FINRA found that from August 2006 until her fraud was discovered in May 2013, Lewis was running a conversion scheme by targeting former customers from another brokerage firm from which she had been fired. Lewis told the victims she was a Fidelity broker and urged them to establish accounts at the firm and also established joint accounts with her victims in which she was listed as an owner. She eventually established more than 50 accounts and converted assets from a number of these accounts for her own personal benefit. In June 2014, Lewis pleaded guilty to wire fraud, and was sentenced to 15 years in prison and was ordered to pay more than $2 million in restitution to her victims.

FINRA found that Fidelity failed to detect or adequately follow up on multiple “red flags” related to Lewis’s scheme. FINRA also found that Fidelity failed to detect Lewis’ consistent pattern of money movements and overlooked red flags in telephone calls handled by its customer-service call center in which there were indications that Lewis was impersonating or taking advantage of her senior investor victims. FINRA also found that Fidelity’s inadequate supervisory systems and procedures contributed to the failure to detect and prevent Lewis’s fraudulent activities. Though Fidelity maintained a report designed to identify common email addresses shared across multiple accounts, it failed to implement procedures regarding the report’s use and dedicate adequate resources to the review and investigation of the reports. As a result, there was a backlog in reviewing thousands of reports, including a report in March 2012 showing that Lewis’ email address was associated with dozens of otherwise unrelated accounts. The report was not reviewed by anyone at Fidelity until April 2013, more than a year after it was generated.

If you have suffered investment losses as a result of your broker’s or brokerage firm’s misconduct, contact the Law Offices of Place & Hanley, LLC to discuss your legal options. The Law Offices of Place & Hanley, LLC is dedicated to helping investors nationwide. If you have lost money as a result of your broker’s conduct, you may be entitled to recover your investment losses. Contact our office toll free at (866) 318-4725 for a complimentary initial consultation.

Categories: Broker Fraud.

FINRA Sanctions Cantor Fitzgerald & Co. $7.3 Million for Selling Billions of Unregistered Microcap Shares, and for Related Supervisory and AML Violations

The Financial Industry Regulatory Authority (FINRA) announced that it has fined Cantor Fitzgerald & Co. $6 million and ordered disgorgement of nearly $1.3 million in commissions, plus interest, for selling billions of unregistered microcap shares in violation of federal law. Cantor Fitzgerald & Co. was also sanctioned for failing to have adequate supervisory or anti-money laundering programs tailored to detect “red flags” or suspicious activity connected to its microcap activity. In addition, two of the firm’s business executives were suspended and fined: Jarred Kessler, Executive Managing Director of Equity Capital Markets during the relevant period, was suspended for three months in a principal capacity and fined $35,000 for supervisory failures; and equity trader Joseph Ludovico was suspended in all capacities for two months and fined $25,000.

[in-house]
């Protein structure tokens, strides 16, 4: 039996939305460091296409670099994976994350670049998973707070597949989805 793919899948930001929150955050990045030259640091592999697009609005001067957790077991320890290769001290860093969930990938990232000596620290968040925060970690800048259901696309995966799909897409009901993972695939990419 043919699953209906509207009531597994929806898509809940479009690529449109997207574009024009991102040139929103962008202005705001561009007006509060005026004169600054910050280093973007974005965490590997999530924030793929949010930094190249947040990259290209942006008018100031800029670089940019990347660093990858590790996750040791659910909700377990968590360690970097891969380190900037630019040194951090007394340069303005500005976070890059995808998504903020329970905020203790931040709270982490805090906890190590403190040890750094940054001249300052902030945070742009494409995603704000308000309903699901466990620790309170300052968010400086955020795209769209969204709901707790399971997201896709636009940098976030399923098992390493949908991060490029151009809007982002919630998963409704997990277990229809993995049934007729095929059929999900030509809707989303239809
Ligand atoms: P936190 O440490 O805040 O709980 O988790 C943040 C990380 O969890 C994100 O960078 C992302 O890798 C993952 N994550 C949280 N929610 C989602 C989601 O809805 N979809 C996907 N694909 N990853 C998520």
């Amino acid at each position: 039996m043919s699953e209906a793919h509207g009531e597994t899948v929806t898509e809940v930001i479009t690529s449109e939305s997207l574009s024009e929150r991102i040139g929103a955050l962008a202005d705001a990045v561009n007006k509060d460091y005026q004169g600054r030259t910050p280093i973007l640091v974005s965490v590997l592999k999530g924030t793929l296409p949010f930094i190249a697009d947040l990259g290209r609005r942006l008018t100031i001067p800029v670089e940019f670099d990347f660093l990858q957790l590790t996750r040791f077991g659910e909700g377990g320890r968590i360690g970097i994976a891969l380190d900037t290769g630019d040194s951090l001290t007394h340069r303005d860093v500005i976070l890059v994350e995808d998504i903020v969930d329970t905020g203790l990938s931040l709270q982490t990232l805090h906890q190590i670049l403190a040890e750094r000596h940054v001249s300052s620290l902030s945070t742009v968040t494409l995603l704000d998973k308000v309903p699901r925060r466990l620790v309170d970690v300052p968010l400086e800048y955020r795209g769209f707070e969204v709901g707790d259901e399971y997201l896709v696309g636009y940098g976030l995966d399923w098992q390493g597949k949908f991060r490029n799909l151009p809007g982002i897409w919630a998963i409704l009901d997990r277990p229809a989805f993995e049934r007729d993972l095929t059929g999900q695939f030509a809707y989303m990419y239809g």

FINRA found that Cantor Fitzgerald & Co.’s supervisory system was not reasonably designed to satisfy the firm’s affirmative obligation to determine whether the microcap securities that it was liquidating for clients were registered with the Securities and Exchange Commission or subject to an exemption from registration. FINRA alleged that as a result of these failures, Cantor Fitzgerald & Co. and Ludovico, as the broker of record, sold billions of shares of thinly traded microcap securities between March 2011 and September 2012 without adequate review and due diligence, a significant portion of which were neither registered nor exempt from registration.

Joseph Ludouico was registered with the securities industry for sixteen (16) years, and is registered with the following firm:

Cantor Fitzgerald & Co.
CRD # 134
New York, NY
3/15/2000- present

Jarred Kessler was registered with the securities industry for sixteen (16) years, and was registered with the following firm(s):

Cantor Fitzgerald & Co.
CRD # 134
New York, NY
1/2011-12/2015

Credit Suisse Securities, LLC
CRD # 816
New York, NY
5/2008-12/2010

Morgan Stanley & Co. Inc.
CRD # 8209
New York, NY
12/2006-5/2008

Goldman, Sachs & Co.
CRD # 361
New York, NY
7/2005-9/2006

Bear, Stearns & Co. Inc.